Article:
The dystopian worlds of Ray Bradbury

Ray Bradbury is one of the most influential modern day writers, with his wondrous imagination influencing numerous sci-fi and genre stories.

Not to mention it’s great that at 91, Bradbury is still going strong, much like Richard Matheson whose books remain in great demand. 

Bradbury has lived long enough to see one of his greatest works, Fahrenheit 451, become an e-book.

451 – in print since 1953 – has sold over 10 million copies. Along with the e-book, there will be new paperback editions of 451, as well as The Martian Chronicles and The Illustrated Man, coming next year.


As the L.A. Times reports, “The irony of releasing an e-book edition of a novel built around the death of print books was not lost on Bradbury, which is why he [initially] resisted the e-book idea.” (Indeed, Bradbury said several years ago that e-books “smell like burned fuel.”)


This summer, reports also surfaced that Bradbury’s novel Dandelion Wine is being developed into a movie, and the news broke right before Bradbury hit 91 on August 22.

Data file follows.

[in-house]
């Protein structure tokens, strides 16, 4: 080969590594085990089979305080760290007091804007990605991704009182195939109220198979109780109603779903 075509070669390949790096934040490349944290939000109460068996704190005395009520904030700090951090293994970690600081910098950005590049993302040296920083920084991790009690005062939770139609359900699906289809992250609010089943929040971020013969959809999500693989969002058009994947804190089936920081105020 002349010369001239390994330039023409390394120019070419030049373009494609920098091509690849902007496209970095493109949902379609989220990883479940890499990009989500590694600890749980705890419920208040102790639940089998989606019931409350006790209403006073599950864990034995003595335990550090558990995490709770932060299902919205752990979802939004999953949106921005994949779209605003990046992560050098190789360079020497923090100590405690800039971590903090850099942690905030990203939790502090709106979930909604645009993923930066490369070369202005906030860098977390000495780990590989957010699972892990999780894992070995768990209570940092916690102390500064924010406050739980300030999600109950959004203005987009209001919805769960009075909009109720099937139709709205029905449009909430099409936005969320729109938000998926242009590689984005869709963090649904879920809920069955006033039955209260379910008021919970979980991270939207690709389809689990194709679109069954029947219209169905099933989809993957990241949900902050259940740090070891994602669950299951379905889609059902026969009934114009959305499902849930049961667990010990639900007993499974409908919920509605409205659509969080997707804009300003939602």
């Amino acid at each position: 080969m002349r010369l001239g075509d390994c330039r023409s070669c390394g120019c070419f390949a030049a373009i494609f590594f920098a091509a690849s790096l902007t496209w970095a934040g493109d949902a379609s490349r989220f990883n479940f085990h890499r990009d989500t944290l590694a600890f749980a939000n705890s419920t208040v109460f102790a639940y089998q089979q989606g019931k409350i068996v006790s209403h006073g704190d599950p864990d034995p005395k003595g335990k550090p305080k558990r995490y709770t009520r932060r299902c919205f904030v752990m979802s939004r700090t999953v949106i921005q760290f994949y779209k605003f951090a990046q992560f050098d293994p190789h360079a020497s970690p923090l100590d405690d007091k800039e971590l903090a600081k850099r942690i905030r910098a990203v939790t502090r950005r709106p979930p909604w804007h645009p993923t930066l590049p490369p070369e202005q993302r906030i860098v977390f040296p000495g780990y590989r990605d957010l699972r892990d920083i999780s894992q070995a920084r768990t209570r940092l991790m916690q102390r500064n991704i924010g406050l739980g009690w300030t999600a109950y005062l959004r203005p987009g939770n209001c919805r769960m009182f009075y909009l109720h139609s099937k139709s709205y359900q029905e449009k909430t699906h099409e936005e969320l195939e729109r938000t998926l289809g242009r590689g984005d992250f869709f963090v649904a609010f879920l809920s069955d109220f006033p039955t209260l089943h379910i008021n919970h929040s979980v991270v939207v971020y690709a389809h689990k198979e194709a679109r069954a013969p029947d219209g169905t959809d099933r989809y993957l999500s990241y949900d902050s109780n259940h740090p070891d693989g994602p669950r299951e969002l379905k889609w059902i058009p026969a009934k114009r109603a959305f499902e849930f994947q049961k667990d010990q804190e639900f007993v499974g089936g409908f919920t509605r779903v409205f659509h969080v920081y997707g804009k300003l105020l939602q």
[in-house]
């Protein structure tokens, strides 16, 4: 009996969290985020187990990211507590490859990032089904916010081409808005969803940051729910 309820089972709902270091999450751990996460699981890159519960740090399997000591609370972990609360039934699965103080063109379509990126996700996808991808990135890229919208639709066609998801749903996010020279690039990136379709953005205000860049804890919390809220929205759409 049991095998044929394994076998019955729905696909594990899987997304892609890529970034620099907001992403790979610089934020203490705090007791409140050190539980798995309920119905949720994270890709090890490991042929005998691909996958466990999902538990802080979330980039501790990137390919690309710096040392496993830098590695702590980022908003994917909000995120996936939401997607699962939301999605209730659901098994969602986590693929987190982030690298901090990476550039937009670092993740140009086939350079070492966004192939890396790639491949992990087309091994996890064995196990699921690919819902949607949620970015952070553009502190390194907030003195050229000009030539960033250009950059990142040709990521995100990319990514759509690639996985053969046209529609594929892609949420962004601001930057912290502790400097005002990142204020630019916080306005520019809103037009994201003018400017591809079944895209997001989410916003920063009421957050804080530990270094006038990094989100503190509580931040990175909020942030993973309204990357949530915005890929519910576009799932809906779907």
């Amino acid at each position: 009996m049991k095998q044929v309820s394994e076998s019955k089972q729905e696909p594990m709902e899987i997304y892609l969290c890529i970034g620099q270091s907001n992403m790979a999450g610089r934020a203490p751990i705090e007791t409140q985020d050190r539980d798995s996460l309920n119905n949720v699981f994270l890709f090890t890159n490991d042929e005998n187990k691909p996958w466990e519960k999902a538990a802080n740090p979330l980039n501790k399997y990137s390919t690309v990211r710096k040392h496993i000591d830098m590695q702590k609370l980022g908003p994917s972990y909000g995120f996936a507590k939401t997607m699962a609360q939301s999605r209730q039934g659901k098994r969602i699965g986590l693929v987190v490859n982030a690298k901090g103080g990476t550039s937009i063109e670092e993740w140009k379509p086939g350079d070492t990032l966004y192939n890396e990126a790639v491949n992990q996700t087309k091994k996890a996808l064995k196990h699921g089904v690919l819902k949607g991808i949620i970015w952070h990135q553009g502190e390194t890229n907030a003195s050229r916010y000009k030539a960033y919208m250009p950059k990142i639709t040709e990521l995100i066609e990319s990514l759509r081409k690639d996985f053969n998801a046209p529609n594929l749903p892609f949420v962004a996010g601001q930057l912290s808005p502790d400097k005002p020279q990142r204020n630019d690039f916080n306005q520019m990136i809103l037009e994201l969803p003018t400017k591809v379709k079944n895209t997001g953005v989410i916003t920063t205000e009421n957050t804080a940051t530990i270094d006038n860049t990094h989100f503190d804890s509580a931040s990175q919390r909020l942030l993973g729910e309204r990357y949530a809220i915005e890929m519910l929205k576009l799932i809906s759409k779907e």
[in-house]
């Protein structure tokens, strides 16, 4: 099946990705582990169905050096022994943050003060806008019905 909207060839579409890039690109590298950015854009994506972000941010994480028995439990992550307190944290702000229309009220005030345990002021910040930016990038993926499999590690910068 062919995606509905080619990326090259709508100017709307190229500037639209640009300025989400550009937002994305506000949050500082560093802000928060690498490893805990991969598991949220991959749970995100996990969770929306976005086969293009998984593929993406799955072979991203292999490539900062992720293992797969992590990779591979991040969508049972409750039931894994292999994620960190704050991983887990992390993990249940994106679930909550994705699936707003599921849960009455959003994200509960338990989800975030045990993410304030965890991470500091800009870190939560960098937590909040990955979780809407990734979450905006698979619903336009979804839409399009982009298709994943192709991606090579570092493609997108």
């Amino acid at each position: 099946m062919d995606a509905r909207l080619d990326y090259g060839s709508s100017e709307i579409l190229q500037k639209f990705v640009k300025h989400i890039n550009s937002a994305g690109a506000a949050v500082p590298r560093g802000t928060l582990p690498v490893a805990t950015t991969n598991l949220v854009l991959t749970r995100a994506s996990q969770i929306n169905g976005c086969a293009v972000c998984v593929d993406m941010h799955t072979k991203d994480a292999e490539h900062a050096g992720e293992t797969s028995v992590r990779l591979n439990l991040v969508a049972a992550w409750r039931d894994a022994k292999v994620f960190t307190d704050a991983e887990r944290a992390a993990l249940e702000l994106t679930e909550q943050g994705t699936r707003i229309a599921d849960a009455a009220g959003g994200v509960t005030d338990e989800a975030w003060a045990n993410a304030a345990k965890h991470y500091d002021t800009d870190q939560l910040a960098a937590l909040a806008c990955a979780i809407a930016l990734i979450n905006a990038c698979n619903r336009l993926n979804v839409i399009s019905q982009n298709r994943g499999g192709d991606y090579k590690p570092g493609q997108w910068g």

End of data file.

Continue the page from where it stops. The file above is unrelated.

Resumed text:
Producer Mike Medavoy, who was an executive at United Artists and Orion, and who shepherded Silence of the Lambs, among many other films, set the project up at his company Phoenix Pictures.


Bradbury told Deadline that Dandelion Wine being adapted into a film was the best birthday gift he could ask for. 

”Today, I have been reborn! ‘Dandelion Wine’ is my most deeply personal work and bring back memories of sheer joy as well as terror. This is the story of me as a young boy and the magic of an unforgettable summer which still holds a mystical power over me.”

Note: Dandelion Wine (Vino iz oduvanchikov) was adapted for a Russian TV film back in 1987 by Innokenti Smoktunovsky. The novel was also produced as a full-cast radio play by the Colonial Radio Theatre on the Air in 2006, with the cast featuring Jerry Robbins as Bill Forrester, William Humphrey as Douglas Spaulding, Rik Pierce as Grandpa, and James McLean as Tom Spaulding.